France Announces ‘Reciprocal’ Quarantines For British Airport Arrivals


France has announced that it will be imposing “reciprocal” quarantine measures on British arrivals after the UK said that international travellers will be required to self-quarantine for two weeks upon entering the country in order to prevent a second wave of the Chinese coronavirus.

French ministers said that the quarantine would be set in place from June 8th, the same day in which the UK will begin quarantining airport arrivals.

“We take note of the British government’s decision and we regret it. France is ready to put in place reciprocal measures as soon as the system comes into force on the British side,” a spokesman for the French interior ministry said, according to The Times.

“For travellers arriving from European countries whose authorities have decided, in an uncoordinated fashion, to apply 14-day quarantine measures to travellers entering their territory from European countries, a voluntary 14-day quarantine period will be reciprocally requested,” the French Embassy website announced.

“Travellers arriving from the United Kingdom, whatever their nationality, will be asked to go into a 14-day quarantine period when the British 14-day quarantine measure actually comes into force,” the statement added.

Last week, home secretary Priti Patel announced that those entering the country through the nation’s airports will be required to fill out an online form stating where they plan to spend the 14-day quarantine. People will be subject to random spot checks from health officials to determine if they are abiding by the quarantine and will face a fine of up to £1,000 for failing to comply.

Notable exceptions to the quarantine rules will include the arrival of foreign workers who have been shipped in from Eastern European countries like Romania and Bulgaria to pick vegetables and fruit. Freight industry and haulage workers will also be exempt from the quarantine in order to keep the flow of goods coming into the country.

“As the world begins to emerge from what we hope is the worst of the coronavirus pandemic, we must look to the future and protect the British public by reducing the risk of cases crossing our border,” Ms Patel said.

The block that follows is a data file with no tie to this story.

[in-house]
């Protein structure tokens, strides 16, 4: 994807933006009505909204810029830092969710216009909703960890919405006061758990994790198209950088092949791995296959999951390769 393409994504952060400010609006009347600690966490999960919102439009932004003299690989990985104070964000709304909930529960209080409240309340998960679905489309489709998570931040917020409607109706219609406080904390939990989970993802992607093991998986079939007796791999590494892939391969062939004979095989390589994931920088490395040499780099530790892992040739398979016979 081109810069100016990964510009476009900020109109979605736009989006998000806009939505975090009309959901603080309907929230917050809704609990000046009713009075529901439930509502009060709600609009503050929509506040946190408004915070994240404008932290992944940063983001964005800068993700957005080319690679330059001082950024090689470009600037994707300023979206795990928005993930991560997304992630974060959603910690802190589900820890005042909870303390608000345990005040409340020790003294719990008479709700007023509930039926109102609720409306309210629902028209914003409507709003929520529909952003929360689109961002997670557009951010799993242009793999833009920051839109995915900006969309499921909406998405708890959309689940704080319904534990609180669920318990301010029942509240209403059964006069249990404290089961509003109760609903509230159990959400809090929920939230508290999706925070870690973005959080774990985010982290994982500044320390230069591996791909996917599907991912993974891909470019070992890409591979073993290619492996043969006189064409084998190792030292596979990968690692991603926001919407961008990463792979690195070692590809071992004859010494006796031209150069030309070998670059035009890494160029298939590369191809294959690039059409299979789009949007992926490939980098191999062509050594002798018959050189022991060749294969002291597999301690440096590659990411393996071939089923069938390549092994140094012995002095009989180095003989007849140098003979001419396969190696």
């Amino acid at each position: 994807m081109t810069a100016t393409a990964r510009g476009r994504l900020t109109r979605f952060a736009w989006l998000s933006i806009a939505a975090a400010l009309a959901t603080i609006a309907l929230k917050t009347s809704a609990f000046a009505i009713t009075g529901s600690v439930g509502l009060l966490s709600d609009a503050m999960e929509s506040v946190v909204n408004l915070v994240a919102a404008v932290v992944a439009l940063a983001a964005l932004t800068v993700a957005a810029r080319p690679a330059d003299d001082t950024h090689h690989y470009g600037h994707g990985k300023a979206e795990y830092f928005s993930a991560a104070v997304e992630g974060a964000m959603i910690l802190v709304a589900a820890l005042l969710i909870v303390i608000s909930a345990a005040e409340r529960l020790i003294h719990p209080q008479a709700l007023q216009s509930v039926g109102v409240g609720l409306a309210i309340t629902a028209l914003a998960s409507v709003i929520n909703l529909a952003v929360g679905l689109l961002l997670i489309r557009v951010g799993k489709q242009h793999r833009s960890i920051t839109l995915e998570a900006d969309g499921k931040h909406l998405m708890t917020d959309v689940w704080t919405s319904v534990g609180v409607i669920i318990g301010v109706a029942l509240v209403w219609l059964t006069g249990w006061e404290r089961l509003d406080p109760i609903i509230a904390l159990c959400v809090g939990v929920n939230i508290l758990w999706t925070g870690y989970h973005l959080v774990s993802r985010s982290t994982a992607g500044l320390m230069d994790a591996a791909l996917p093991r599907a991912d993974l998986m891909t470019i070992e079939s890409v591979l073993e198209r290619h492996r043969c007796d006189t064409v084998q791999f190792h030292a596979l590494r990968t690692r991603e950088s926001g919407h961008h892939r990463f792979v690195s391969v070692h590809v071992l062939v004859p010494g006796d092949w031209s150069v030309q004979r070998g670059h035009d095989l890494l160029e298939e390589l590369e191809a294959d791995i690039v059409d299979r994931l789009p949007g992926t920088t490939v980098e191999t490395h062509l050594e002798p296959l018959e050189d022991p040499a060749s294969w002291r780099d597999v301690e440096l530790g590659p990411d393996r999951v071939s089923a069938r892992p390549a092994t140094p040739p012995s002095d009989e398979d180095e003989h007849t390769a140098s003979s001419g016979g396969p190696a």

“We are introducing these new measures now to keep the transmission rate down and prevent a devastating second wave,” she added.

As opposed to most countries in the world, the British government refused to shut down entry for foreign travellers, allowing an estimated 100,000 unscreened airport arrivals to pour into the country per week, despite a nationwide lockdown being imposed on the British public.

The government has claimed that because of the speed at which the virus was spreading, any restrictions on airport travel would have been ineffective at slowing the spread of the Wuhan virus. However, the decision to impose quarantines starting in June suggests that this was not the case.

The move to introduce quarantines at this stage of the pandemic, instead of the early stages of the outbreak, has been widely criticised by members of the aviation and tourism industries, who fear that it would have dire consequences for the already struggling British economy.

“Introducing a quarantine at this stage makes no sense and will mean very limited international aviation at best. It is just about the worst thing government could do if their aim is to restart the economy,” the chief executive of industry body Airlines UK, Tim Alderslade, said.

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